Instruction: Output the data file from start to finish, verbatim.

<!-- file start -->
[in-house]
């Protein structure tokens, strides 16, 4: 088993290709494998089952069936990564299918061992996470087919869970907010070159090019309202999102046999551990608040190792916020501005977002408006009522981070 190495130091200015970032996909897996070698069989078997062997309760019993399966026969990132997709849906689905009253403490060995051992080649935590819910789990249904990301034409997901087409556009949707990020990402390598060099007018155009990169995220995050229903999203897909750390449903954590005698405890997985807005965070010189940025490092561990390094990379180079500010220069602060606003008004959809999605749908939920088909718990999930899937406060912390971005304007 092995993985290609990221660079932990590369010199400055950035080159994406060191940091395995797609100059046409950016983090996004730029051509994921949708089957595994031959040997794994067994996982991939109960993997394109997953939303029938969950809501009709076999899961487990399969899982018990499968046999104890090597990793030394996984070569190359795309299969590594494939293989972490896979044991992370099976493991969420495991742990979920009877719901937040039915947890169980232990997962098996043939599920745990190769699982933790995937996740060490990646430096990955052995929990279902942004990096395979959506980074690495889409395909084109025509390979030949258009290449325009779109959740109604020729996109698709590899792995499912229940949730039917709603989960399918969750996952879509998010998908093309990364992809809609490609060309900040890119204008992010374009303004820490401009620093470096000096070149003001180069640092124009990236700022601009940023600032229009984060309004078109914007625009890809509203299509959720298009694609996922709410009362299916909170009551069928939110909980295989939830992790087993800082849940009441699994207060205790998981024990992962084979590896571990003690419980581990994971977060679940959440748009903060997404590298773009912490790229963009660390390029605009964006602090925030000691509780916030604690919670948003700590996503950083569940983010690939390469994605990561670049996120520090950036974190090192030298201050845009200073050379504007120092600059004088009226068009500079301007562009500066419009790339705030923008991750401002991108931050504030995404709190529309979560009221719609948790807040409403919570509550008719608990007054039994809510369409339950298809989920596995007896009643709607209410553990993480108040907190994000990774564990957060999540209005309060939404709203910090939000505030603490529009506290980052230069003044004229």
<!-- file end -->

[in-house]
């Protein structure tokens, strides 16, 4: 088993290709494998089952069936990564299918061992996470087919869970907010070159090019309202999102046999551990608040190792916020501005977002408006009522981070 190495130091200015970032996909897996070698069989078997062997309760019993399966026969990132997709849906689905009253403490060995051992080649935590819910789990249904990301034409997901087409556009949707990020990402390598060099007018155009990169995220995050229903999203897909750390449903954590005698405890997985807005965070010189940025490092561990390094990379180079500010220069602060606003008004959809999605749908939920088909718990999930899937406060912390971005304007 092995993985290609990221660079932990590369010199400055950035080159994406060191940091395995797609100059046409950016983090996004730029051509994921949708089957595994031959040997794994067994996982991939109960993997394109997953939303029938969950809501009709076999899961487990399969899982018990499968046999104890090597990793030394996984070569190359795309299969590594494939293989972490896979044991992370099976493991969420495991742990979920009877719901937040039915947890169980232990997962098996043939599920745990190769699982933790995937996740060490990646430096990955052995929990279902942004990096395979959506980074690495889409395909084109025509390979030949258009290449325009779109959740109604020729996109698709590899792995499912229940949730039917709603989960399918969750996952879509998010998908093309990364992809809609490609060309900040890119204008992010374009303004820490401009620093470096000096070149003001180069640092124009990236700022601009940023600032229009984060309004078109914007625009890809509203299509959720298009694609996922709410009362299916909170009551069928939110909980295989939830992790087993800082849940009441699994207060205790998981024990992962084979590896571990003690419980581990994971977060679940959440748009903060997404590298773009912490790229963009660390390029605009964006602090925030000691509780916030604690919670948003700590996503950083569940983010690939390469994605990561670049996120520090950036974190090192030298201050845009200073050379504007120092600059004088009226068009500079301007562009500066419009790339705030923008991750401002991108931050504030995404709190529309979560009221719609948790807040409403919570509550008719608990007054039994809510369409339950298809989920596995007896009643709607209410553990993480108040907190994000990774564990957060999540209005309060939404709203910090939000505030603490529009506290980052230069003044004229």